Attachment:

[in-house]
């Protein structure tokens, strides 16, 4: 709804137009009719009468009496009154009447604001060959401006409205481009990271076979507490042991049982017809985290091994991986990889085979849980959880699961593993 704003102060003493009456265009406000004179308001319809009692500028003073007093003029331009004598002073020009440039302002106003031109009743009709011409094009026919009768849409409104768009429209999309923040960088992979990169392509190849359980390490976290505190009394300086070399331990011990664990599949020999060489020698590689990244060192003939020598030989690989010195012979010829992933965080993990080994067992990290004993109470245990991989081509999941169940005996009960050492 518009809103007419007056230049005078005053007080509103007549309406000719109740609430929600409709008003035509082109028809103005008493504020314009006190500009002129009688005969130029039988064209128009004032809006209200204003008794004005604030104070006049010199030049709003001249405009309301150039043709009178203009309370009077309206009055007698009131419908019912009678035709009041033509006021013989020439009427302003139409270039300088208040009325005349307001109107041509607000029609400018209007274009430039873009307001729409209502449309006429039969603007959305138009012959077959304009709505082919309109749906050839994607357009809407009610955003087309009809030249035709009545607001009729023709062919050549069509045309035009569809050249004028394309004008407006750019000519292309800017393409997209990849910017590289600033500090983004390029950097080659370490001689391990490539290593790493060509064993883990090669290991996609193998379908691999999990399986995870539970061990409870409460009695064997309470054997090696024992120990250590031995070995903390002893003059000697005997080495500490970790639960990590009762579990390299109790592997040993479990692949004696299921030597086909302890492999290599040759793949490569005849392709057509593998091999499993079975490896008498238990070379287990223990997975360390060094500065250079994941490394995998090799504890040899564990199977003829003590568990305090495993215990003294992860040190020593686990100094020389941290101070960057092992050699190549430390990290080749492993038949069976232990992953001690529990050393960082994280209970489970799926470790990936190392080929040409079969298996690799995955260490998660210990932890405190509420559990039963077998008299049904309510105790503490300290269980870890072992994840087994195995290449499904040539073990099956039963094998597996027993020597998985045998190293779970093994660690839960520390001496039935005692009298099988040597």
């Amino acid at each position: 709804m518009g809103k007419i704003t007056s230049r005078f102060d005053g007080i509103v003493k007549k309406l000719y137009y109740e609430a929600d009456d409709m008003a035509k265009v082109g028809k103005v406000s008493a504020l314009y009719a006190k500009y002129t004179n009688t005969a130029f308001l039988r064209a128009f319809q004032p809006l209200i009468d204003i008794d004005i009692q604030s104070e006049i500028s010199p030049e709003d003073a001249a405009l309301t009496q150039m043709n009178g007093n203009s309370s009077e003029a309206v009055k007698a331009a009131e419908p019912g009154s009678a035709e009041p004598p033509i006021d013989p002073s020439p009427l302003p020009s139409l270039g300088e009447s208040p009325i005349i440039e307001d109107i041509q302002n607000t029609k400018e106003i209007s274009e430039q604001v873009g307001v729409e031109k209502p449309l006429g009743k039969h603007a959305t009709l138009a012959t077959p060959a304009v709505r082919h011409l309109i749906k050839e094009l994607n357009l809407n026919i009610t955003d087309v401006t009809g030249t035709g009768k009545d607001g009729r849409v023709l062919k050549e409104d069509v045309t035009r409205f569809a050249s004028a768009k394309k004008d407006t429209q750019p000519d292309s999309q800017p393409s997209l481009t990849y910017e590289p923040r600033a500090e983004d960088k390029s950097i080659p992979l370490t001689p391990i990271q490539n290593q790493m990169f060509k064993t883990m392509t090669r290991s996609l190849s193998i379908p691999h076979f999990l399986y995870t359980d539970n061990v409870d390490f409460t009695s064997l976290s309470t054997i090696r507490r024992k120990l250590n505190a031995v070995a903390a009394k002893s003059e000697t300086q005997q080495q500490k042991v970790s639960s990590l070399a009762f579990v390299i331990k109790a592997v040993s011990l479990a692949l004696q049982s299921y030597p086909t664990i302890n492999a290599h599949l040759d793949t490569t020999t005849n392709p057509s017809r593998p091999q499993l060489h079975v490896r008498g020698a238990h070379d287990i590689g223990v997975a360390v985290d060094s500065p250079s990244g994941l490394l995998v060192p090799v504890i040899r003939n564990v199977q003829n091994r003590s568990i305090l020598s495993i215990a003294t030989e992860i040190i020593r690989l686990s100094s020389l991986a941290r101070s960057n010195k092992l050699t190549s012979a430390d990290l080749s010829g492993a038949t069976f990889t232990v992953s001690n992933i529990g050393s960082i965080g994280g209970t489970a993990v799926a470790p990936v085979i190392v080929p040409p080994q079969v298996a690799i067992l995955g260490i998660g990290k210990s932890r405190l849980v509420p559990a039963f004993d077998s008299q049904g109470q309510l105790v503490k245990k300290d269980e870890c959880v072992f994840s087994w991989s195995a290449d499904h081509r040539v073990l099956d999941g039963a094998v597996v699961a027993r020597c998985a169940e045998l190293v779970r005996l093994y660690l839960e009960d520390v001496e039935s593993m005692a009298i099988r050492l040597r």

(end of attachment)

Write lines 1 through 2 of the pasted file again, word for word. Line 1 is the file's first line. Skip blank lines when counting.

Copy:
[in-house]
């Protein structure tokens, strides 16, 4: 709804137009009719009468009496009154009447604001060959401006409205481009990271076979507490042991049982017809985290091994991986990889085979849980959880699961593993 704003102060003493009456265009406000004179308001319809009692500028003073007093003029331009004598002073020009440039302002106003031109009743009709011409094009026919009768849409409104768009429209999309923040960088992979990169392509190849359980390490976290505190009394300086070399331990011990664990599949020999060489020698590689990244060192003939020598030989690989010195012979010829992933965080993990080994067992990290004993109470245990991989081509999941169940005996009960050492 518009809103007419007056230049005078005053007080509103007549309406000719109740609430929600409709008003035509082109028809103005008493504020314009006190500009002129009688005969130029039988064209128009004032809006209200204003008794004005604030104070006049010199030049709003001249405009309301150039043709009178203009309370009077309206009055007698009131419908019912009678035709009041033509006021013989020439009427302003139409270039300088208040009325005349307001109107041509607000029609400018209007274009430039873009307001729409209502449309006429039969603007959305138009012959077959304009709505082919309109749906050839994607357009809407009610955003087309009809030249035709009545607001009729023709062919050549069509045309035009569809050249004028394309004008407006750019000519292309800017393409997209990849910017590289600033500090983004390029950097080659370490001689391990490539290593790493060509064993883990090669290991996609193998379908691999999990399986995870539970061990409870409460009695064997309470054997090696024992120990250590031995070995903390002893003059000697005997080495500490970790639960990590009762579990390299109790592997040993479990692949004696299921030597086909302890492999290599040759793949490569005849392709057509593998091999499993079975490896008498238990070379287990223990997975360390060094500065250079994941490394995998090799504890040899564990199977003829003590568990305090495993215990003294992860040190020593686990100094020389941290101070960057092992050699190549430390990290080749492993038949069976232990992953001690529990050393960082994280209970489970799926470790990936190392080929040409079969298996690799995955260490998660210990932890405190509420559990039963077998008299049904309510105790503490300290269980870890072992994840087994195995290449499904040539073990099956039963094998597996027993020597998985045998190293779970093994660690839960520390001496039935005692009298099988040597």